30 Jun 2020
Every year, millions of dollars in cash enters and exits Canada stuffed inside envelopes, shirt pockets and bags.
But only a tiny fraction is moved by criminals. The rest is transported by average Canadians and visitors who are taking $10,000 or more into or out of the country.
Since 2017, $91,673,189 in currency has been seized by the Canada Border Services Agency, while only $9,168,022 confiscated during that time is suspected to be the proceeds of crime.
Many people are moving the money to support their family members who have just immigrated to Canada. The cash is often destined to be used for a down payment on a house or car.
Sometimes the money is being transported out of the country to assist family members in other parts of the world.
“Individuals are taking currency to family members overseas, often in a Middle Eastern country where there is less comfort with banks,” said Cyndee Todgham Cherniak, a lawyer who founded LexSage, which deals with international trade and tax law.
“So, they don’t want to wire transfer the money overseas. They bring the currency with them.”
She said Canadians need to understand that carrying large amounts of cash doesn’t mean someone is up to anything illegal. Cash can be viewed as the safest way to move money in some parts of the world.
Every year, Todgham Cherniak gets up to 40 calls from people who have had their money seized by CBSA and are trying to get it back.
It’s not illegal to move $10,000 or more across the border, however, people have to declare that money before they cross. If they don’t, it can be taken.
“The most common scenario is someone has not converted US dollars into Canadian dollars properly, said Todgham Cherniak. “So a person may have less than $10,000 US, but when converted into Canadian dollars it is more than $10,000 Canadian.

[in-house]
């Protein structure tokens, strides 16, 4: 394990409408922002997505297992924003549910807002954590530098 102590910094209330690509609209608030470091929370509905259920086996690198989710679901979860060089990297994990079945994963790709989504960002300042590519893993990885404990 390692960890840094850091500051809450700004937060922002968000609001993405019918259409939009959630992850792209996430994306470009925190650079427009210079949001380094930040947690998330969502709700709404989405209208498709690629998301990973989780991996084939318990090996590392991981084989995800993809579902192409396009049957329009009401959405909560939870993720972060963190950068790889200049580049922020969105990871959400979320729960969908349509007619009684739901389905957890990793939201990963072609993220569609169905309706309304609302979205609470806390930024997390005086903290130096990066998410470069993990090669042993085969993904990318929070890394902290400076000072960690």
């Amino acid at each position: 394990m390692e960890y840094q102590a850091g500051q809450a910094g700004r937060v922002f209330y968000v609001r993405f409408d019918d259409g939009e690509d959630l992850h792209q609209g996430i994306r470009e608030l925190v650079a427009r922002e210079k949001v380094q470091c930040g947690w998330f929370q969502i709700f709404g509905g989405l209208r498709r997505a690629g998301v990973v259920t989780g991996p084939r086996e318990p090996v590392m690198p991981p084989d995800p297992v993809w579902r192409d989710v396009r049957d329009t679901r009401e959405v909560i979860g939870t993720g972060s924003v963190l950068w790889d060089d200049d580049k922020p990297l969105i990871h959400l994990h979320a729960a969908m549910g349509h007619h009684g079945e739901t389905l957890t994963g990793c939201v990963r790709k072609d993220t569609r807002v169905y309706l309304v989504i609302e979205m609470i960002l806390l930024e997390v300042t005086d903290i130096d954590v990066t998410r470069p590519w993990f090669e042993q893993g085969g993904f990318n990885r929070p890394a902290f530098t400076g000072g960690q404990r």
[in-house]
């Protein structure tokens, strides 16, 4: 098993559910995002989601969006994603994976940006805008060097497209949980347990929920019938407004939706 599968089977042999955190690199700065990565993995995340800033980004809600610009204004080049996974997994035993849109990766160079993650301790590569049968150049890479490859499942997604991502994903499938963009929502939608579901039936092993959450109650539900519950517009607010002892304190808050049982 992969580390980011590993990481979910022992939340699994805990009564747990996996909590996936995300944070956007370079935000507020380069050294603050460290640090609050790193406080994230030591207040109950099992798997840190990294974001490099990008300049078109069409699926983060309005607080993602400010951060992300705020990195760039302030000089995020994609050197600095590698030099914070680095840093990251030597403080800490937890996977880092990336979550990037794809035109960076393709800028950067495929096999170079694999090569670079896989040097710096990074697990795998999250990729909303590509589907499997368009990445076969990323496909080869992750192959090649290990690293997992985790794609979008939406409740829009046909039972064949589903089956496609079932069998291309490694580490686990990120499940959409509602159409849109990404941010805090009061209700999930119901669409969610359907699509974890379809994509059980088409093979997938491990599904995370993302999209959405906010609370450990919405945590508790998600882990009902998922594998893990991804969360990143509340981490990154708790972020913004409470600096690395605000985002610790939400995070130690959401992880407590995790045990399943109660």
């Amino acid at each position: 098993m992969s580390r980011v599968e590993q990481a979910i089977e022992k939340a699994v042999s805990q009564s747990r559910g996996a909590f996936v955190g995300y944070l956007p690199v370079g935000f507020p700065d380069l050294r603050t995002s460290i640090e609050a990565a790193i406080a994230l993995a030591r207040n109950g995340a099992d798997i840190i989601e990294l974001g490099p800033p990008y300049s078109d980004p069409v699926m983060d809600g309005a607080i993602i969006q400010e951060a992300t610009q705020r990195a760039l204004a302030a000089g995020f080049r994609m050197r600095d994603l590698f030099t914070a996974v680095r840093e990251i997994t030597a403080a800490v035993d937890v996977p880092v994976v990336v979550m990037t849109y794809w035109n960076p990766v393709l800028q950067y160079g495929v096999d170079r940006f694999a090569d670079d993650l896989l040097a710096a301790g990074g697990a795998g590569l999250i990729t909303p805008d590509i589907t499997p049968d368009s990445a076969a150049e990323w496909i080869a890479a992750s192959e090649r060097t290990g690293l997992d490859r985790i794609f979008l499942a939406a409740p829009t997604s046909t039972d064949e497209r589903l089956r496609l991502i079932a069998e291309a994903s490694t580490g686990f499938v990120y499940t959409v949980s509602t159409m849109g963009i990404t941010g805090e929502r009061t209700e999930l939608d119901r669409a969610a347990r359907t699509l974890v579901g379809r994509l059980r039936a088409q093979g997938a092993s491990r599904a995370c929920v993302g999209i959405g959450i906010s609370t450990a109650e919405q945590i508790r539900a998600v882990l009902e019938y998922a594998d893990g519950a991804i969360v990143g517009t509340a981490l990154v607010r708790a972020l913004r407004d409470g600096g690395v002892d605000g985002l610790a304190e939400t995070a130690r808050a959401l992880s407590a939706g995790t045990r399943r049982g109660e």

“We’ve had clients where they are off by $9.32 and the currency gets seized.”
Most of the time, after a fine ranging from $250 to $5,000 is paid, the money is promptly returned, according to the CBSA.
But in some cases it can take months, even years, for people to get their money back, said Todgham Cherniak.
If the CBSA suspects the money could be used to fund terrorism or is the proceeds of crime, it may never be returned.
“In some cases it is the individual’s life savings that they’re bringing into the country or they’re taking to their family,” said Todgham Cherniak. “And sometimes they’re left with not even enough money to pay for a taxi cab home.”
Bashir Zummeit, Todgham Cherniak’s client, is facing that hardship now.
Two years ago, the Toronto barbershop owner and father of six planned to travel to his homeland of Libya to visit his mother. He saved $5,000 over a period of years to take to his extended family.
Friends asked him to deliver money to their families as well. In the end, Zummeit had $19,000 US in cash to transport.
Zummeit said he didn’t think he could safely transfer the money electronically because Libya’s banking system has been in crisis for several years.
“There’s no business, no money, and people fighting,” he said. “And those families, they’re lucky to have someone working outside who will send money to them so they can eat.
“They are suffering, they are desperate for money.”
On March 31, 2018, he packed the money into envelopes, stuffed them into his jacket pocket and his bag, and went to board a plane to Libya. He didn’t declare the money.
Todgham Cherniak said the process for reporting cash exports isn’t easy.
People have to go to a CBSA office and fill out a form stating that they’re going to be transporting more than $10,000. She said some of her clients haven’t even been able to locate the CBSA office to do that.
By David Burke, CBC News, 29 June 2020
Read more at CBC News
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